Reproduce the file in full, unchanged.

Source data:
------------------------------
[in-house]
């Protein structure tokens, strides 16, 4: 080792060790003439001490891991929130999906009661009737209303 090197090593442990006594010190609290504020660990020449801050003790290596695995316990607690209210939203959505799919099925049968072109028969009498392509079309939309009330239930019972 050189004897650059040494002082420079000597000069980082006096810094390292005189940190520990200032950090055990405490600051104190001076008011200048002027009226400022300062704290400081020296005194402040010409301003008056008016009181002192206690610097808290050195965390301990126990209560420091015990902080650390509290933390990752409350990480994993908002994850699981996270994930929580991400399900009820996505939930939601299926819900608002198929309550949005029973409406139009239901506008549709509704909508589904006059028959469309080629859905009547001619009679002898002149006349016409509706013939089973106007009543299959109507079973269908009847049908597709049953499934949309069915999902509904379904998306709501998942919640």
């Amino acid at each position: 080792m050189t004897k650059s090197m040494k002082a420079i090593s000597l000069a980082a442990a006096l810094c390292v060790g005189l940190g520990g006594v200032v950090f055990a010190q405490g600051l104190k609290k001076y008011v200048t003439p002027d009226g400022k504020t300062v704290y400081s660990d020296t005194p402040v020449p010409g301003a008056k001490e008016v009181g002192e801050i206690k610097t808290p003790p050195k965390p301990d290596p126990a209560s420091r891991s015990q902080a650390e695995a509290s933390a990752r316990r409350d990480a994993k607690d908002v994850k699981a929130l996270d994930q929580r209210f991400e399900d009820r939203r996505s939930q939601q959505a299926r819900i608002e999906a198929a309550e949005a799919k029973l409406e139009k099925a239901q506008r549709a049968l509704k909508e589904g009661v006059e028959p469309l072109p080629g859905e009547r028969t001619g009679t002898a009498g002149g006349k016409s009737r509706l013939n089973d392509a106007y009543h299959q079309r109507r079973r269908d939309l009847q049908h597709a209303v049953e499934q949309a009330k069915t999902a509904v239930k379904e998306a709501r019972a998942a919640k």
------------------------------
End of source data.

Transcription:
[in-house]
């Protein structure tokens, strides 16, 4: 080792060790003439001490891991929130999906009661009737209303 090197090593442990006594010190609290504020660990020449801050003790290596695995316990607690209210939203959505799919099925049968072109028969009498392509079309939309009330239930019972 050189004897650059040494002082420079000597000069980082006096810094390292005189940190520990200032950090055990405490600051104190001076008011200048002027009226400022300062704290400081020296005194402040010409301003008056008016009181002192206690610097808290050195965390301990126990209560420091015990902080650390509290933390990752409350990480994993908002994850699981996270994930929580991400399900009820996505939930939601299926819900608002198929309550949005029973409406139009239901506008549709509704909508589904006059028959469309080629859905009547001619009679002898002149006349016409509706013939089973106007009543299959109507079973269908009847049908597709049953499934949309069915999902509904379904998306709501998942919640």
């Amino acid at each position: 080792m050189t004897k650059s090197m040494k002082a420079i090593s000597l000069a980082a442990a006096l810094c390292v060790g005189l940190g520990g006594v200032v950090f055990a010190q405490g600051l104190k609290k001076y008011v200048t003439p002027d009226g400022k504020t300062v704290y400081s660990d020296t005194p402040v020449p010409g301003a008056k001490e008016v009181g002192e801050i206690k610097t808290p003790p050195k965390p301990d290596p126990a209560s420091r891991s015990q902080a650390e695995a509290s933390a990752r316990r409350d990480a994993k607690d908002v994850k699981a929130l996270d994930q929580r209210f991400e399900d009820r939203r996505s939930q939601q959505a299926r819900i608002e999906a198929a309550e949005a799919k029973l409406e139009k099925a239901q506008r549709a049968l509704k909508e589904g009661v006059e028959p469309l072109p080629g859905e009547r028969t001619g009679t002898a009498g002149g006349k016409s009737r509706l013939n089973d392509a106007y009543h299959q079309r109507r079973r269908d939309l009847q049908h597709a209303v049953e499934q949309a009330k069915t999902a509904v239930k379904e998306a709501r019972a998942a919640k």